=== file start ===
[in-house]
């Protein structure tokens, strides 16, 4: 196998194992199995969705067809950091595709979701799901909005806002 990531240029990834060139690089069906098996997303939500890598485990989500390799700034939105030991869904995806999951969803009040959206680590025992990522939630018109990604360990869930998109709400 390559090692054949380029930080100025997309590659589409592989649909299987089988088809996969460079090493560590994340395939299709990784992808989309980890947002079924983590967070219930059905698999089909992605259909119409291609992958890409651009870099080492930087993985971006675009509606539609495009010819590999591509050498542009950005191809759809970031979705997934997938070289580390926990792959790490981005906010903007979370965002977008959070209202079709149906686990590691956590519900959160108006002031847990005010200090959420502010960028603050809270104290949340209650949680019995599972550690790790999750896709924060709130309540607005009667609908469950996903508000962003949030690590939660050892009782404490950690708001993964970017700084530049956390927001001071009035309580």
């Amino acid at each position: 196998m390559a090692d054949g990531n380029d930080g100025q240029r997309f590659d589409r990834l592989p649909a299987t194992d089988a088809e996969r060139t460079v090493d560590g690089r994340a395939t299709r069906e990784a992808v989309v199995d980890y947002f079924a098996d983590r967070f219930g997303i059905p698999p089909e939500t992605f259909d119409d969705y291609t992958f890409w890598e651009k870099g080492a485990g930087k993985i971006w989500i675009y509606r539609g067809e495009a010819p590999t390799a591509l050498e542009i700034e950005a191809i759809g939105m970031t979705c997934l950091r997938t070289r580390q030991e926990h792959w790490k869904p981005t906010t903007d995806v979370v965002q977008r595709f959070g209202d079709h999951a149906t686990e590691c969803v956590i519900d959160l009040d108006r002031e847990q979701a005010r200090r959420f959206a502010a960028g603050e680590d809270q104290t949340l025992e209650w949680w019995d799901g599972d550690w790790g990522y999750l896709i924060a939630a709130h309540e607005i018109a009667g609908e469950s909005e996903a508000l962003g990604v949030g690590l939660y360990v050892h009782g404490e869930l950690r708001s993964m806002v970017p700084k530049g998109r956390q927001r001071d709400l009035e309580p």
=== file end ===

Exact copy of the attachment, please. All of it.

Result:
[in-house]
């Protein structure tokens, strides 16, 4: 196998194992199995969705067809950091595709979701799901909005806002 990531240029990834060139690089069906098996997303939500890598485990989500390799700034939105030991869904995806999951969803009040959206680590025992990522939630018109990604360990869930998109709400 390559090692054949380029930080100025997309590659589409592989649909299987089988088809996969460079090493560590994340395939299709990784992808989309980890947002079924983590967070219930059905698999089909992605259909119409291609992958890409651009870099080492930087993985971006675009509606539609495009010819590999591509050498542009950005191809759809970031979705997934997938070289580390926990792959790490981005906010903007979370965002977008959070209202079709149906686990590691956590519900959160108006002031847990005010200090959420502010960028603050809270104290949340209650949680019995599972550690790790999750896709924060709130309540607005009667609908469950996903508000962003949030690590939660050892009782404490950690708001993964970017700084530049956390927001001071009035309580």
């Amino acid at each position: 196998m390559a090692d054949g990531n380029d930080g100025q240029r997309f590659d589409r990834l592989p649909a299987t194992d089988a088809e996969r060139t460079v090493d560590g690089r994340a395939t299709r069906e990784a992808v989309v199995d980890y947002f079924a098996d983590r967070f219930g997303i059905p698999p089909e939500t992605f259909d119409d969705y291609t992958f890409w890598e651009k870099g080492a485990g930087k993985i971006w989500i675009y509606r539609g067809e495009a010819p590999t390799a591509l050498e542009i700034e950005a191809i759809g939105m970031t979705c997934l950091r997938t070289r580390q030991e926990h792959w790490k869904p981005t906010t903007d995806v979370v965002q977008r595709f959070g209202d079709h999951a149906t686990e590691c969803v956590i519900d959160l009040d108006r002031e847990q979701a005010r200090r959420f959206a502010a960028g603050e680590d809270q104290t949340l025992e209650w949680w019995d799901g599972d550690w790790g990522y999750l896709i924060a939630a709130h309540e607005i018109a009667g609908e469950s909005e996903a508000l962003g990604v949030g690590l939660y360990v050892h009782g404490e869930l950690r708001s993964m806002v970017p700084k530049g998109r956390q927001r001071d709400l009035e309580p």